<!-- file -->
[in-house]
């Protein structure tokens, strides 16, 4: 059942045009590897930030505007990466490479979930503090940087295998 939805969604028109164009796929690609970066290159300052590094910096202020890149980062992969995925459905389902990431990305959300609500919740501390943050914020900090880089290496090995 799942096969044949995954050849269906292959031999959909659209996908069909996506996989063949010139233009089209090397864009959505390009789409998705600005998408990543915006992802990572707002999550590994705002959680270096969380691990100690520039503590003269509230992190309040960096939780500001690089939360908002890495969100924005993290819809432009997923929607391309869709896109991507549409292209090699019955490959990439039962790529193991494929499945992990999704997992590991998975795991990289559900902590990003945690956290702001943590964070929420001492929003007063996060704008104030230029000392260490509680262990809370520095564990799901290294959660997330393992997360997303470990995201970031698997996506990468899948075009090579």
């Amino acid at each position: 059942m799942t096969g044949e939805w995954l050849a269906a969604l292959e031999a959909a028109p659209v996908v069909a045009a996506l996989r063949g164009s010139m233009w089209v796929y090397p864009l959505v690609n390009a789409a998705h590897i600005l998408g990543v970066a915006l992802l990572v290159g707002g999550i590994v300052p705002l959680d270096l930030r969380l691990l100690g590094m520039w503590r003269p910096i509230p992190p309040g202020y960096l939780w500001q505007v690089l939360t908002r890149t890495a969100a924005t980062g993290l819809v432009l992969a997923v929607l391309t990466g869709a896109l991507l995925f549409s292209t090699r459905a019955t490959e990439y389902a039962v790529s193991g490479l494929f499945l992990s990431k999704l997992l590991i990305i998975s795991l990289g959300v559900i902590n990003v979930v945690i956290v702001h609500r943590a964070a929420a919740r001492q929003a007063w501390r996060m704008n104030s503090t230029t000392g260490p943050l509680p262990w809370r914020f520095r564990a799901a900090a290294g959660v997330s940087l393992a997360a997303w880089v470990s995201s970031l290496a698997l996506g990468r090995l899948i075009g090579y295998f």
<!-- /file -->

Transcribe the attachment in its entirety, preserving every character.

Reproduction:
[in-house]
């Protein structure tokens, strides 16, 4: 059942045009590897930030505007990466490479979930503090940087295998 939805969604028109164009796929690609970066290159300052590094910096202020890149980062992969995925459905389902990431990305959300609500919740501390943050914020900090880089290496090995 799942096969044949995954050849269906292959031999959909659209996908069909996506996989063949010139233009089209090397864009959505390009789409998705600005998408990543915006992802990572707002999550590994705002959680270096969380691990100690520039503590003269509230992190309040960096939780500001690089939360908002890495969100924005993290819809432009997923929607391309869709896109991507549409292209090699019955490959990439039962790529193991494929499945992990999704997992590991998975795991990289559900902590990003945690956290702001943590964070929420001492929003007063996060704008104030230029000392260490509680262990809370520095564990799901290294959660997330393992997360997303470990995201970031698997996506990468899948075009090579």
């Amino acid at each position: 059942m799942t096969g044949e939805w995954l050849a269906a969604l292959e031999a959909a028109p659209v996908v069909a045009a996506l996989r063949g164009s010139m233009w089209v796929y090397p864009l959505v690609n390009a789409a998705h590897i600005l998408g990543v970066a915006l992802l990572v290159g707002g999550i590994v300052p705002l959680d270096l930030r969380l691990l100690g590094m520039w503590r003269p910096i509230p992190p309040g202020y960096l939780w500001q505007v690089l939360t908002r890149t890495a969100a924005t980062g993290l819809v432009l992969a997923v929607l391309t990466g869709a896109l991507l995925f549409s292209t090699r459905a019955t490959e990439y389902a039962v790529s193991g490479l494929f499945l992990s990431k999704l997992l590991i990305i998975s795991l990289g959300v559900i902590n990003v979930v945690i956290v702001h609500r943590a964070a929420a919740r001492q929003a007063w501390r996060m704008n104030s503090t230029t000392g260490p943050l509680p262990w809370r914020f520095r564990a799901a900090a290294g959660v997330s940087l393992a997360a997303w880089v470990s995201s970031l290496a698997l996506g990468r090995l899948i075009g090579y295998f």